Of Golden Hands:
Nicol Kills the Jinx
Men's British Open 2002
A very rich, skinny American woman once said, “You can never be too rich or too thin.” The squash equivalent was more succinct: “You can never be too fit.” It was a mantra that held sway from the start of the Hashim era until the end of the Jansher decade, when speed and skill replaced huge lungs and iron determination. Yes, fitness was still a factor, but not the determining factor and even now there are constant examples of fine players whose lack of fitness has let them down.
Jonathon Power, perhaps the greatest racquet handler the game of squash has ever known, was notorious for not wanting to train; as soon as he brought his fitness level up, he went to the very top. Over the last three years, it was not the fitness that prevented him from cleaning up everything in sight, but niggling injuries to most parts of his body (some unkind critic said mostly his head). Experts would counter that injuries occur most when the body is not properly prepared.
Power turned up for the British Open at Lambs Club in London and at England's new National Squash Center in Manchester in super fit form, while Peter Nicol, the top seed, arrived after losses to Power in the Tournament of Champions and the Pakistan Open as well as being beaten (again!) by England's Lee Beachill in the British nationals. Nicol had jammed his leg in the semifinal against John White in New York, an injury that was played down, but now one that he admits severely hampered his movement. On top of this, there is the Nicol British Open Jinx; in the '90s he never got past the first round until he lost to Jansher in the 1997 final, beat him the next year, retired with food poisoning in the final of the 1999 tournament, retired on the eve of the 2000 tournament with a foot injury, and then was beaten in the quarters by Lee Beachill in 2001. That's a lot of negative baggage to carry into a tournament, but if anyone can handle it, Nicol can.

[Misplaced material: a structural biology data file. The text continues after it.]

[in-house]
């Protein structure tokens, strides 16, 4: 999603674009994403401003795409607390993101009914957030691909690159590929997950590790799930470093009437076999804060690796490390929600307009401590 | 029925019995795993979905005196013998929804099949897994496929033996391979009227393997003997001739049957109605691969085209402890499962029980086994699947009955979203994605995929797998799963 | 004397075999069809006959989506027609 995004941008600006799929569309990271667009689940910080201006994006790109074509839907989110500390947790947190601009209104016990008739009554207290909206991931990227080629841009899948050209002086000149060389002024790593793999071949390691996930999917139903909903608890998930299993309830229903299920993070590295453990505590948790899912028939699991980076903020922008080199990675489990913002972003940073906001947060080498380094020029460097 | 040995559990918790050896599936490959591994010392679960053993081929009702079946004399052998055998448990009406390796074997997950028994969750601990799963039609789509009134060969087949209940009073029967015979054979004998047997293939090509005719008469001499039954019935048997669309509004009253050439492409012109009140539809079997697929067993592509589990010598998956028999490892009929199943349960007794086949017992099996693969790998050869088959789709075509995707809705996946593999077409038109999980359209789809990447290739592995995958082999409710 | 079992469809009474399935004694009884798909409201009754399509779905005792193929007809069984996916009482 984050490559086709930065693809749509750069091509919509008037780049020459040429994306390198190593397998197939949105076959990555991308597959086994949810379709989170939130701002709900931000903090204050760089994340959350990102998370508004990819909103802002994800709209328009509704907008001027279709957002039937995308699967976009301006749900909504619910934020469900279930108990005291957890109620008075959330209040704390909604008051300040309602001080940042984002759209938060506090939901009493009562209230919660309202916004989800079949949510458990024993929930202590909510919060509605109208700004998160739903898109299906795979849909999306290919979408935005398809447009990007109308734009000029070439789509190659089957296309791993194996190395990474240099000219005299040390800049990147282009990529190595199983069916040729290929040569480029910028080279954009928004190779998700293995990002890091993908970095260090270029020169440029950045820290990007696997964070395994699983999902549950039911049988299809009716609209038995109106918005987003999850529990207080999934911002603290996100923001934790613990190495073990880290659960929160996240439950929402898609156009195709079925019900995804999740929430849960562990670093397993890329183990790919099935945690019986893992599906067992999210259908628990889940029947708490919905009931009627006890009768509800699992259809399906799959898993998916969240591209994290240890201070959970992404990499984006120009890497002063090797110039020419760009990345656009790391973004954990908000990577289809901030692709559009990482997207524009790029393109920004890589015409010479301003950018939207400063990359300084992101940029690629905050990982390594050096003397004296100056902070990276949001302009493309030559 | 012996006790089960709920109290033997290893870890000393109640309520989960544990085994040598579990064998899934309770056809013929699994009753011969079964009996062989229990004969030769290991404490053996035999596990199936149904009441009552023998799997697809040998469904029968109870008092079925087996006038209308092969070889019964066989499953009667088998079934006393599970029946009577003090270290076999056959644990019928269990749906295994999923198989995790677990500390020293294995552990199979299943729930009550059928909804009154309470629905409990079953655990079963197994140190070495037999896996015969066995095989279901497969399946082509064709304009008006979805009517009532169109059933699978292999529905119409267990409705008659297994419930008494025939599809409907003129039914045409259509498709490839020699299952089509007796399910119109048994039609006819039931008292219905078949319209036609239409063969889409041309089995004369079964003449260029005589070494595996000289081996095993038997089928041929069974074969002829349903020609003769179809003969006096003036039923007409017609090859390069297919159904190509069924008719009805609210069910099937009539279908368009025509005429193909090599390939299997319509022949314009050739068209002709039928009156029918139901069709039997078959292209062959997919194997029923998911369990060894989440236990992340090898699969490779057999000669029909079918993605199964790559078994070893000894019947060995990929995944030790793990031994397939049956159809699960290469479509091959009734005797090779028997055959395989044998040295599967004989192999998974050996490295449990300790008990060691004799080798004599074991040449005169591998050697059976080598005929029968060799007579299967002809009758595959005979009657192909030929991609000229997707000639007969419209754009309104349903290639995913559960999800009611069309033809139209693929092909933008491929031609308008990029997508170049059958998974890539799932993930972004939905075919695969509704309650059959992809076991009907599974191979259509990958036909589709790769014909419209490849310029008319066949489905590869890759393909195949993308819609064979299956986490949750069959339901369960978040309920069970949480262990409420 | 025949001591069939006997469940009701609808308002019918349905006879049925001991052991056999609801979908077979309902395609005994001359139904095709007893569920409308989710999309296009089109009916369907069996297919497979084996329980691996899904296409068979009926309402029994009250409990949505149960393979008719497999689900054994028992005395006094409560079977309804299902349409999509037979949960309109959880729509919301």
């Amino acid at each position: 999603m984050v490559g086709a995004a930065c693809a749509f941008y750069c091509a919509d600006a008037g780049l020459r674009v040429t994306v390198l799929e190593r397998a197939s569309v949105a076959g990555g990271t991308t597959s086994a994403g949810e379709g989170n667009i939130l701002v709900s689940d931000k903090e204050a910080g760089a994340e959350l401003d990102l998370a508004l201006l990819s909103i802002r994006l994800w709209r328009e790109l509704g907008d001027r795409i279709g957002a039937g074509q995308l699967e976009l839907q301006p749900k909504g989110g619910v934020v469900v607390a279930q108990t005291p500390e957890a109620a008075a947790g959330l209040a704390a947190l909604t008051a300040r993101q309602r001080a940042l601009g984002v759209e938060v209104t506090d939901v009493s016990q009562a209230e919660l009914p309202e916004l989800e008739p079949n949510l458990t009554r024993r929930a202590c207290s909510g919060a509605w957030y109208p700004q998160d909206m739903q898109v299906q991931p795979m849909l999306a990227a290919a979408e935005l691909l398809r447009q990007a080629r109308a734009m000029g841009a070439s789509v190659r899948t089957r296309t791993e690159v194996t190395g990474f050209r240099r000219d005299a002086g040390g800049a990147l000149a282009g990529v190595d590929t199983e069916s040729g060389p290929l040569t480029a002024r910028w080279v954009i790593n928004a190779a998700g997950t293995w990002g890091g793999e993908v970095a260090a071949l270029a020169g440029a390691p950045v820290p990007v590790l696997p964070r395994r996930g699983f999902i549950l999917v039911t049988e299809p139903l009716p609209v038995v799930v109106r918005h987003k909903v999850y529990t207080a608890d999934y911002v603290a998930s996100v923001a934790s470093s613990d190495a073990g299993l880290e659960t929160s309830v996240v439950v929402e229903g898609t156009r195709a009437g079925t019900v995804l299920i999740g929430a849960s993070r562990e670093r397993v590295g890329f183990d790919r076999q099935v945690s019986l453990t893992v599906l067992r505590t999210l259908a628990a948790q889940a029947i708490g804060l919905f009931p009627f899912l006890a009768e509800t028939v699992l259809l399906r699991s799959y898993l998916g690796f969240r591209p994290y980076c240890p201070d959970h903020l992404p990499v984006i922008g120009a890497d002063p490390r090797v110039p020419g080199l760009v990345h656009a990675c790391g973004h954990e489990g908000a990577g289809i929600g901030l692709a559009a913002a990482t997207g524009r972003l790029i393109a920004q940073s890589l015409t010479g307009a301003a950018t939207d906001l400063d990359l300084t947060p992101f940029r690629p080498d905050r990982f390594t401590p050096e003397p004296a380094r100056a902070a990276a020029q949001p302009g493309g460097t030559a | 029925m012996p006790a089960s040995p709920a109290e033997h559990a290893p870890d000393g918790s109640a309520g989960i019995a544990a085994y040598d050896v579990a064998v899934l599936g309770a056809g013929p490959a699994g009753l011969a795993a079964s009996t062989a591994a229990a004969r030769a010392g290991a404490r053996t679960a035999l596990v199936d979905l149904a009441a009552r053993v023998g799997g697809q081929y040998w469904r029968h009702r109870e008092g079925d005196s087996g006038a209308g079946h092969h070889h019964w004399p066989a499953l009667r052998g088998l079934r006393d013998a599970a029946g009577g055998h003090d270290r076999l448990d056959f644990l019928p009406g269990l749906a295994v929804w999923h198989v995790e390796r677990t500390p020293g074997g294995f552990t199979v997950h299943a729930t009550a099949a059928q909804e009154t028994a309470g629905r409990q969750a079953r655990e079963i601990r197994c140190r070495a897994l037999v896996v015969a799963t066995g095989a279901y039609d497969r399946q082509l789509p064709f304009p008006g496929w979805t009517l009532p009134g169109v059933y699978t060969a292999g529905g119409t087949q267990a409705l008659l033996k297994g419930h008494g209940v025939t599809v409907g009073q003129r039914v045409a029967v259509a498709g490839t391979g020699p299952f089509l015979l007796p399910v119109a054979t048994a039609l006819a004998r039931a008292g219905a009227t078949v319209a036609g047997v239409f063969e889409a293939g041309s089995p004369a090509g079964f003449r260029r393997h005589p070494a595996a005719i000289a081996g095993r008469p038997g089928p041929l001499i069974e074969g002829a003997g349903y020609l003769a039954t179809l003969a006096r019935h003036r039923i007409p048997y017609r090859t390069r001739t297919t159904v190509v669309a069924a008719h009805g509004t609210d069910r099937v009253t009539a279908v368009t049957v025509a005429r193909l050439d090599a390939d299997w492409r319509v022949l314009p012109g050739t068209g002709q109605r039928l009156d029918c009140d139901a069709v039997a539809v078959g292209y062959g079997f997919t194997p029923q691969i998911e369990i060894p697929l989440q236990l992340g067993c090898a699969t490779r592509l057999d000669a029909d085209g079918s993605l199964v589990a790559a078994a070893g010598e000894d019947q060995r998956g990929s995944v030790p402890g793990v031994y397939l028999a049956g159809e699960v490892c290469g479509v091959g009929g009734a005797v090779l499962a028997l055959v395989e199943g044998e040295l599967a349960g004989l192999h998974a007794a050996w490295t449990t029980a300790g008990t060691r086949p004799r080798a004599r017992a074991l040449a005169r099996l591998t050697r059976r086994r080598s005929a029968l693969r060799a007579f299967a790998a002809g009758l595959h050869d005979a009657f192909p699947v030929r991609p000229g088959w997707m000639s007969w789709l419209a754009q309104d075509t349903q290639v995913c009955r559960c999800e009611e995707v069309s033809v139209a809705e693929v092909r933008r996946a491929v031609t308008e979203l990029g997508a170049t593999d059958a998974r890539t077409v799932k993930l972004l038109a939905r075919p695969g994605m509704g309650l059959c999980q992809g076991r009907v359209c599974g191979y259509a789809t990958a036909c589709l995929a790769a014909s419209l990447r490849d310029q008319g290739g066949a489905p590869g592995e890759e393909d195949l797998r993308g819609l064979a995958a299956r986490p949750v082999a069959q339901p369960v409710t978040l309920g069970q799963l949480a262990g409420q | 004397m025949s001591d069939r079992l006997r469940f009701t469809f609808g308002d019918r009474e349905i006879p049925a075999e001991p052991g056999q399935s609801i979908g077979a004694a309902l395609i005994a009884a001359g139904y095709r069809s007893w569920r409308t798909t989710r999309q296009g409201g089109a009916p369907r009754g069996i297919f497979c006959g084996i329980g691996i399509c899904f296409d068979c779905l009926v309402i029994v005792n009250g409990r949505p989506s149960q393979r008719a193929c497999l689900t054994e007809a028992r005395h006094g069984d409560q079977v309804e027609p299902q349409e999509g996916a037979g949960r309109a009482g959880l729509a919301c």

(For complete coverage of the 2002 US Nationals, please pick up a copy of the June/July 2002 issue of Squash Magazine.)